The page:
Humza Yousaf formally resigned as Scotland’s First Minister on Tuesday. 

In a letter to the King, the ex-SNP leader thanked the monarch for the "counsel and the kindness" shown to him and his wife, Nadia El-Nakla. 

"It has been my pleasure to serve Your Majesty and the people of Scotland since March 2023," he wrote. 

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The Herald:

Mr Yousaf's time as first minister came to an abrupt end after his surprise scrapping of the Bute House Agreement.

The collapse of the powersharing agreement left him vulnerable to two votes of no confidence in the Scottish Parliament.

Mr Yousaf announced his intention to quit before the motions could be debated.

In a personal statement to MSPs, Mr Yousaf said it had been “an honour and privilege” to be first minister. 

He said: “Young Humza Yousaf could never have imagined he would be able to lead this country.

“I was six years old when I was first told to go home, and I am afraid since then it has been a regular occurrence – in fact, almost daily if you look at my social media feeds.”

He said that “racial slur” had hurt him most “simply because I have no other home than this one, I never will, I never have”.

Mr Yousaf continued: “My heart will forever belong to Scotland.

“So to have the opportunity to defy the far right, to defy the racist bigots who told me to go home, to be in a position to serve my home, to contribute to public life in my home, and to have the opportunity to lead my home – that has been the most tremendous honour that I didn’t think was reserved for people who looked like me.”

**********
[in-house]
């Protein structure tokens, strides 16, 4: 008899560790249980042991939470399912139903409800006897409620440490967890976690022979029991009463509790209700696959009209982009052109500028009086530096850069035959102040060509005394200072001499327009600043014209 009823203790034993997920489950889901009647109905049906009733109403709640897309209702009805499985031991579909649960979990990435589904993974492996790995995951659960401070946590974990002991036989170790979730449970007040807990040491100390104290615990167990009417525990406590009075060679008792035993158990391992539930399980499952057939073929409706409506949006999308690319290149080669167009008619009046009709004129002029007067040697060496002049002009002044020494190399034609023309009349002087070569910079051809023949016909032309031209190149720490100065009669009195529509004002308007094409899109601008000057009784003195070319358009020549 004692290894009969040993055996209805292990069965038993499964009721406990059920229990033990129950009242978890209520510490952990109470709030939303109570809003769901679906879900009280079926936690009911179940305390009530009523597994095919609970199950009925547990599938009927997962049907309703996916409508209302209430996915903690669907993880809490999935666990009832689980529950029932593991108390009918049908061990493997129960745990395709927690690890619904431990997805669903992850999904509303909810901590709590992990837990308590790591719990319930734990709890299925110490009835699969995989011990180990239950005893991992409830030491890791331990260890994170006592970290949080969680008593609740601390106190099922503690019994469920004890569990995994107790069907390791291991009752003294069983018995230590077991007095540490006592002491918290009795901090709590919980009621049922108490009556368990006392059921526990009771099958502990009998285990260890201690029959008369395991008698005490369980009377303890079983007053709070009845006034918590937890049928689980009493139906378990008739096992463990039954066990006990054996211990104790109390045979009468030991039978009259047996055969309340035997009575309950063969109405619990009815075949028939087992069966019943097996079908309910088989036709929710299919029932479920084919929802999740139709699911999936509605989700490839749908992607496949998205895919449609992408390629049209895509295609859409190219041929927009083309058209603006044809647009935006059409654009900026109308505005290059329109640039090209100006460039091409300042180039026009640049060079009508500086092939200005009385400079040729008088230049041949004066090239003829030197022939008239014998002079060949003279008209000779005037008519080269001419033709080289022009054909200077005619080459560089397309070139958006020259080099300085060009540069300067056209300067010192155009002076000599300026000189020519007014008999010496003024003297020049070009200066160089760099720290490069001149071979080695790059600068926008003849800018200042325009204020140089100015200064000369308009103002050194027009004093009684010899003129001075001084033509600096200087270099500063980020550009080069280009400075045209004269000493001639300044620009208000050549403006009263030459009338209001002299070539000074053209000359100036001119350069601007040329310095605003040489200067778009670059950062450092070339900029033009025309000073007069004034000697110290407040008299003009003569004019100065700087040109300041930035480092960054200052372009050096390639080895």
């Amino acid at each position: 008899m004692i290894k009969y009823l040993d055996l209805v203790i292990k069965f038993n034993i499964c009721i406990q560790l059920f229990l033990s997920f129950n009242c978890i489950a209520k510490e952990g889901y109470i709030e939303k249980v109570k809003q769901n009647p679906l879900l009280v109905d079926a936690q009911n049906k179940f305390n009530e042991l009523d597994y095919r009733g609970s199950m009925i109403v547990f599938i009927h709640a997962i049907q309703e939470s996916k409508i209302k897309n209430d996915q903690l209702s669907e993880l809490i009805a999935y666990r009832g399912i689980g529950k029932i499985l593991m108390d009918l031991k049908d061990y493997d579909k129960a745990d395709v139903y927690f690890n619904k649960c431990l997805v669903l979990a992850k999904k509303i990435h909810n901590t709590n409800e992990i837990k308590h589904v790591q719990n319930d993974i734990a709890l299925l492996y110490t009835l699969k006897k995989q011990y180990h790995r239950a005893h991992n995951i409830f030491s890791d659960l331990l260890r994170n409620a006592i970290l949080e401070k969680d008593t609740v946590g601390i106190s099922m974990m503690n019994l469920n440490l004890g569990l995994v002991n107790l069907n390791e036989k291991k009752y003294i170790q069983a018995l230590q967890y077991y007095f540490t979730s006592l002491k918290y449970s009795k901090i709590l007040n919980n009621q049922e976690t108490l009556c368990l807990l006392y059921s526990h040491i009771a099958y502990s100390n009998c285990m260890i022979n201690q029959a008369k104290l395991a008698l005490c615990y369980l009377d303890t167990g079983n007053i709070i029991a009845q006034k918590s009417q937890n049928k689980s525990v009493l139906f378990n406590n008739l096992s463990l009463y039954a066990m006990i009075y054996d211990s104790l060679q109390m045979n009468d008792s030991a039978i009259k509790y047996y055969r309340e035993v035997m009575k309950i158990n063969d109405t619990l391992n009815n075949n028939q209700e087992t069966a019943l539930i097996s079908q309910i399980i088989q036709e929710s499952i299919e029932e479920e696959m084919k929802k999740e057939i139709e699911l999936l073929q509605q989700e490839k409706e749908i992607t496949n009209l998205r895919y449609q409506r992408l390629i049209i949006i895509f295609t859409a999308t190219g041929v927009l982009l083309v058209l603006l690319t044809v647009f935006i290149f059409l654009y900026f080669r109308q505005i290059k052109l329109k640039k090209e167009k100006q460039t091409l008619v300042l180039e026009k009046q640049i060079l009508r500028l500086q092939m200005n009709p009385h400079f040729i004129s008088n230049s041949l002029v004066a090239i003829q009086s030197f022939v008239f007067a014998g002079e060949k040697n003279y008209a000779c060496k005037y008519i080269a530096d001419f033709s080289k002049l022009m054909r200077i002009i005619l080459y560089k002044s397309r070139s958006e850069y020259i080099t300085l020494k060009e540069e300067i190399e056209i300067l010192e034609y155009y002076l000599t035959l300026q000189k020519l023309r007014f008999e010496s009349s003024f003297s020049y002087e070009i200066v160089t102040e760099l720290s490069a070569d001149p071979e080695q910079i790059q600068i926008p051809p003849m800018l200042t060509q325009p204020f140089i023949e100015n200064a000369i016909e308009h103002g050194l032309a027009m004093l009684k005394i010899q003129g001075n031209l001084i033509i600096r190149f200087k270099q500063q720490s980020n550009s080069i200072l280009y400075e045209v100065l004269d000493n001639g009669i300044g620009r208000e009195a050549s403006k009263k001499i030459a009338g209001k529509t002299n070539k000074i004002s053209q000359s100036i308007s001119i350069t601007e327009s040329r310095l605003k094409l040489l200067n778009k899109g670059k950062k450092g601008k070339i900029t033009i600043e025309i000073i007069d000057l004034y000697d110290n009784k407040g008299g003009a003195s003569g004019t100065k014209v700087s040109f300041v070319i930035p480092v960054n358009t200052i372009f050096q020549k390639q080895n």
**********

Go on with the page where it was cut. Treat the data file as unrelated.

He went on to hail his successor, John Swinney as “one of the most empathetic, kind, compassionate people” had had known.

Mr Swinney later paid tribute to Mr Yousaf, describing him as a "man of unfailing courtesy who served my party but also this parliament and country with distinction".

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Mr Yousaf also used his speech to make one last front-bench plea for a ceasefire in Gaza.

On Monday, the Israeli Defense Forces (IDF) told people in parts of Rafah in southern Gaza to move ahead of an imminent attack. 

There are thought to be 1.4 million Palestinian civilians sheltering in the city, including around 600,000 children. 

Mr Yousaf said an Israel invasion would "only result in the slaughter of more innocent civilians in what is likely to be one of the clearest violations of international law to date.

“A clear signal must be sent to the Israeli Government that to defy the international community in this way will come with significant consequence and sanction.

“Everything possible must be done to demand an immediate ceasefire, a release of all the hostages and an end to arms sales to Israel. We must be on the right side of history and that must mean standing with innocent men, women and children.

"To do otherwise would be unforgivable.”